Fungus Fun Facts: Green Elfcup
Posted on March 16, 2023
Have you ever been out hiking and noticed an outstanding greenish-blue stain on a decomposing log? It’s a pretty common sight, so maybe you didn’t think much of it, or maybe you thought it was an intentional, man-made marking. This sort of sci-fi staining is actually an indicator of a mythical-sounding fungus commonly referred to as green elfcup, or Chlorociboria aeruginascens.
This type of wood staining is called “spalting”, which is defined as any form of wood coloration caused by fungi. In this case, the blue-green spalting is caused by a fungi-derived pigment called "xylindein", which is left by the Chlorociboria aeruginascens fungi. Chlorociboria-stained wood has been long-sought after by woodworkers and has been used to make wood inlays since the 14th century.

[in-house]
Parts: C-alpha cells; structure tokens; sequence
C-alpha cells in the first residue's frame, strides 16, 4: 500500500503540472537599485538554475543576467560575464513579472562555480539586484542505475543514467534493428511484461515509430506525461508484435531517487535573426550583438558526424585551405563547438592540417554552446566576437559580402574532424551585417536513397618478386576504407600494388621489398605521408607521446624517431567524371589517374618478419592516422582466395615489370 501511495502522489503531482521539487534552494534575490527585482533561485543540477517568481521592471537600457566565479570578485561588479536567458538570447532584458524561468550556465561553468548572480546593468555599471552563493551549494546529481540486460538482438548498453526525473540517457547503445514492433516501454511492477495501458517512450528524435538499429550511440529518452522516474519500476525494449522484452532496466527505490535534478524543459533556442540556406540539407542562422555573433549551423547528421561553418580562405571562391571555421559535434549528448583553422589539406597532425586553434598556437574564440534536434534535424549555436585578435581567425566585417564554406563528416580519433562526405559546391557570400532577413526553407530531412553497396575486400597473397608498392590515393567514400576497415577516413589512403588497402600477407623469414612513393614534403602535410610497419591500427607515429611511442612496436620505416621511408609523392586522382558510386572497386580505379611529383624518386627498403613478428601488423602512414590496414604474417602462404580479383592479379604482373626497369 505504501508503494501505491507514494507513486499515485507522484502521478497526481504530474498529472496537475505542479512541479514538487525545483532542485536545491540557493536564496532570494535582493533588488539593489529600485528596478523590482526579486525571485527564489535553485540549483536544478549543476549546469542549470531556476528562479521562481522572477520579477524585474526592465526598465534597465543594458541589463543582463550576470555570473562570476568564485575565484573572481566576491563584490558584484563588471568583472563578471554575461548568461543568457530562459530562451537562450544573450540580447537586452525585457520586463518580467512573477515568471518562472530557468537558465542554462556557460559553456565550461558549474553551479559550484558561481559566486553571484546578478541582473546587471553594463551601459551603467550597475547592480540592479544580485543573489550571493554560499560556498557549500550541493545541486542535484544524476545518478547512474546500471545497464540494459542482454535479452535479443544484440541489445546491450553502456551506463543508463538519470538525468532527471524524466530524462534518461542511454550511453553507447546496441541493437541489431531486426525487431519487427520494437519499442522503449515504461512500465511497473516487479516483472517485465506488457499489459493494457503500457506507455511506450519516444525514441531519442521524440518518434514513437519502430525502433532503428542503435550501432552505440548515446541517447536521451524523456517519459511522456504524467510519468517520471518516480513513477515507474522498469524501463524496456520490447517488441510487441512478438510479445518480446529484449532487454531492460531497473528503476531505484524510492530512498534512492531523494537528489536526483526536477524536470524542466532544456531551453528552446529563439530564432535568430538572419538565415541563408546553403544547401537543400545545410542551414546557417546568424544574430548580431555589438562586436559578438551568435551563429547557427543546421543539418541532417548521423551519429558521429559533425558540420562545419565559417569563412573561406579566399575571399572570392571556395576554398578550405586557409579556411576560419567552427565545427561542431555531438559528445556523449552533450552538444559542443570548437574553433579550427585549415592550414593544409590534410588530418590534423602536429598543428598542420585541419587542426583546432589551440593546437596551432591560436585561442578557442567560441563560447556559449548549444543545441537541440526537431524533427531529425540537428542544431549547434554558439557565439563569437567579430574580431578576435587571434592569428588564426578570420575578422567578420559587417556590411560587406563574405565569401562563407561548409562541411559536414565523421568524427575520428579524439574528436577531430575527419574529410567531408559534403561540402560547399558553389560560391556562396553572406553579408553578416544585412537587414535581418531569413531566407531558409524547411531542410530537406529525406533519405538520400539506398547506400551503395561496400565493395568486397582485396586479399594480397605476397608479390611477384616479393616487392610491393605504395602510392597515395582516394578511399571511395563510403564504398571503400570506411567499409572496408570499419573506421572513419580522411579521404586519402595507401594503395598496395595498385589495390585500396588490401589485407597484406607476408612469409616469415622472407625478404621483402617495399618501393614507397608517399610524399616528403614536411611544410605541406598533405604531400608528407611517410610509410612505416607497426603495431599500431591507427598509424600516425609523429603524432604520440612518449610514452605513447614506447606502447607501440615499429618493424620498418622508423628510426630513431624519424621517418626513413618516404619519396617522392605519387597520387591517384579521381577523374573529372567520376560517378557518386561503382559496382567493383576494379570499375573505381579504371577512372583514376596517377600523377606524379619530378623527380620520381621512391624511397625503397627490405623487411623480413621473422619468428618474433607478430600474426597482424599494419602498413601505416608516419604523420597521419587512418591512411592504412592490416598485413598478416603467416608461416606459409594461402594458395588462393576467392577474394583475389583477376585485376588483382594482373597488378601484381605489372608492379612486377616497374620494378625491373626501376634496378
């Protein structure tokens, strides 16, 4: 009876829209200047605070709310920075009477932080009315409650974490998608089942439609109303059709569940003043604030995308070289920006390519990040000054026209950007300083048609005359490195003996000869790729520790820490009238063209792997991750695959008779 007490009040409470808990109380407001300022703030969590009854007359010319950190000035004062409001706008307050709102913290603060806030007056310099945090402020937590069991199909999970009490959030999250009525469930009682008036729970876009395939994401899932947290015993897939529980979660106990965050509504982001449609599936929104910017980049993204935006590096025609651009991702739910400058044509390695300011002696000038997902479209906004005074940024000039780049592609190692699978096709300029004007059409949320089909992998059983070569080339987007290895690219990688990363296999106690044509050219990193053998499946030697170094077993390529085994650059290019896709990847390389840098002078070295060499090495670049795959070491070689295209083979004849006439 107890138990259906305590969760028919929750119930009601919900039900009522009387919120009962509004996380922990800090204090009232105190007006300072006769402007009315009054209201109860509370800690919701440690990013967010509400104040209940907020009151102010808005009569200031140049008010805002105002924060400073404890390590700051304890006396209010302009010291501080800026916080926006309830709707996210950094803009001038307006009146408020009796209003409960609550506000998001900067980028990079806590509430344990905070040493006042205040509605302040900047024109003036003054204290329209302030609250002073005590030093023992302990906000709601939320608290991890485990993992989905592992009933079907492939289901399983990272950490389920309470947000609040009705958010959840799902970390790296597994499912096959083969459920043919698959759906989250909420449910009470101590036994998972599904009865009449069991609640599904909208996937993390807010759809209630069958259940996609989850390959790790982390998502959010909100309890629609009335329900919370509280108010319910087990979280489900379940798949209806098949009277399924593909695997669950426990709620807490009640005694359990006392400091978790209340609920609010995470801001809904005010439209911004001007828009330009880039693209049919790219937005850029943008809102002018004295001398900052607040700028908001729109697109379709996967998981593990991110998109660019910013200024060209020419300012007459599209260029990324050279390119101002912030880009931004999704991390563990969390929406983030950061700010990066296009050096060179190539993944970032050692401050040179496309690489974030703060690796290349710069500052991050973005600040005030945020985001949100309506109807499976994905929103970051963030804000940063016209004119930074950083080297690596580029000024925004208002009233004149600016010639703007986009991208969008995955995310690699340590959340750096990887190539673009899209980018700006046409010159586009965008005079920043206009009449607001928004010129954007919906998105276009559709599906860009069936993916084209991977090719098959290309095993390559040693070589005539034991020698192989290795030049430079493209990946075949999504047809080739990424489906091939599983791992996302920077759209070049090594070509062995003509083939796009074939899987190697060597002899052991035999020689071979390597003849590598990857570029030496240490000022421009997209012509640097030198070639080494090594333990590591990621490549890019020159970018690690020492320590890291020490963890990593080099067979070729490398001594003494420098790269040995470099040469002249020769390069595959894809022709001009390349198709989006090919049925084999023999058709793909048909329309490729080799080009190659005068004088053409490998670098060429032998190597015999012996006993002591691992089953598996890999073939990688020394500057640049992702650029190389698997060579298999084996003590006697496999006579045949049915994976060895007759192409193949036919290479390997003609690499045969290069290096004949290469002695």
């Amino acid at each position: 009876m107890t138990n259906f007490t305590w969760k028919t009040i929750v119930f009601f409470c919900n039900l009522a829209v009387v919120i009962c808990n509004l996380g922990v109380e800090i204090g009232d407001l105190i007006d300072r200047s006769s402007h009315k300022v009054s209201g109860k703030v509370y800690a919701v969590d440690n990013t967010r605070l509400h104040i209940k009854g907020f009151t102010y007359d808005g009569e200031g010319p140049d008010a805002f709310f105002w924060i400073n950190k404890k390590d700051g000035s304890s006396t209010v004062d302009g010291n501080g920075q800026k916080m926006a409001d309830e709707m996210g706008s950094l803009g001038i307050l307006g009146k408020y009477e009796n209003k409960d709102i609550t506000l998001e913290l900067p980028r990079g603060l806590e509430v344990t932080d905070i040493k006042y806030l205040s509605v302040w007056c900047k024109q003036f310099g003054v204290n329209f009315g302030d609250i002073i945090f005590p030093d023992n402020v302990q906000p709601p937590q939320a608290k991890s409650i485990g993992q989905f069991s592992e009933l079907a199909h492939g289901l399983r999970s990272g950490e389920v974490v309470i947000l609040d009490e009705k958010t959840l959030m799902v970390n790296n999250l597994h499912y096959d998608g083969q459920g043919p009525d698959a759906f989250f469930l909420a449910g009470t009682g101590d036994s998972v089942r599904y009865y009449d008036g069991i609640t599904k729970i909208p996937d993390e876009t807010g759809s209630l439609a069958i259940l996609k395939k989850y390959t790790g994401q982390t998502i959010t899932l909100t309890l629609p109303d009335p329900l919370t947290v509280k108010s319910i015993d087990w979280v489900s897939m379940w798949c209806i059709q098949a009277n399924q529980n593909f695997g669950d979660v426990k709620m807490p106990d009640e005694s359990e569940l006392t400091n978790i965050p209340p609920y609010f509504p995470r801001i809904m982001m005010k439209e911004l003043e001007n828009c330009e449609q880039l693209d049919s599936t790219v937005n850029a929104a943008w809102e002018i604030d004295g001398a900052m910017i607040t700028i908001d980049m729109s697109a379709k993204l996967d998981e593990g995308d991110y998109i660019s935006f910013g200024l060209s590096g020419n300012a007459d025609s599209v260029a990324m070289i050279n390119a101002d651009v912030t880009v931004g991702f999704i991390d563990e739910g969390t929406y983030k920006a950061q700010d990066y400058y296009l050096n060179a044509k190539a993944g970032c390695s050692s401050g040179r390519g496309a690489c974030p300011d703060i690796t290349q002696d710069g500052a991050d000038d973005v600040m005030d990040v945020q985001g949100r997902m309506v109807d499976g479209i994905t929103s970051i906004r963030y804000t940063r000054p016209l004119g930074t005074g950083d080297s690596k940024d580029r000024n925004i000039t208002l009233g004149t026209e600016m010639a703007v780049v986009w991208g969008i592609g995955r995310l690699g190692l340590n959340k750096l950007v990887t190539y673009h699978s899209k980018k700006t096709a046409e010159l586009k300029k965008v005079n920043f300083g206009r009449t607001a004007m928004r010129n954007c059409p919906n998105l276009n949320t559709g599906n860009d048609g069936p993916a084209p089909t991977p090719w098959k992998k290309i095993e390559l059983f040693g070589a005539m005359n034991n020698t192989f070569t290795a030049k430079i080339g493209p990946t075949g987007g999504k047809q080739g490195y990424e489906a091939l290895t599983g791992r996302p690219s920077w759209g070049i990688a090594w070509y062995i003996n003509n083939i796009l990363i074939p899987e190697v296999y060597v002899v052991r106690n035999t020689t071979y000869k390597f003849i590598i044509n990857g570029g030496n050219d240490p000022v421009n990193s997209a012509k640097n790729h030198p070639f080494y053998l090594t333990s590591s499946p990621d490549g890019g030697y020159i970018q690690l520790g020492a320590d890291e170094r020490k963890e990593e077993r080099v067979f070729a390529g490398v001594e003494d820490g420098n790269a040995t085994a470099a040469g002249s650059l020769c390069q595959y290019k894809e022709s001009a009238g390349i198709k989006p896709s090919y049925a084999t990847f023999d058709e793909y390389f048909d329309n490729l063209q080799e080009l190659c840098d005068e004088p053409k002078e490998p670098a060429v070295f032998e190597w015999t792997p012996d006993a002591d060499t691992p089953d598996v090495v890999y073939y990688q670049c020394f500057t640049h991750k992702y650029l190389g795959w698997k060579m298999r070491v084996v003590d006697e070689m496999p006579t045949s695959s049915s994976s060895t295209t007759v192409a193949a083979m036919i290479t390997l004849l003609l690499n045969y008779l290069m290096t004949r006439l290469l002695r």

While it’s not unusual to stumble upon this spalted teal wood, it’s less likely that you’ll actually find the fruiting bodies themselves, which look a lot like tiny, bright green, saucer-shaped mushrooms! These little cups flatten out over time, eventually falling off completely. Green elfcup fungi tend to grow on decomposing, bark-free hardwoods, like oak, ash, and beech. Though most sources say the best time to hunt for the rarer fruiting body is during the winter, the few iNaturalist-documented sightings in our immediate area have all been in October. You’ll need a serious stroke of luck to locate the actual fungi this time of year, but we encourage you to hit the trail and look out for the heavily pigmented wood— it’s all over the place. Now that you know what causes it, go forth and impress your friends!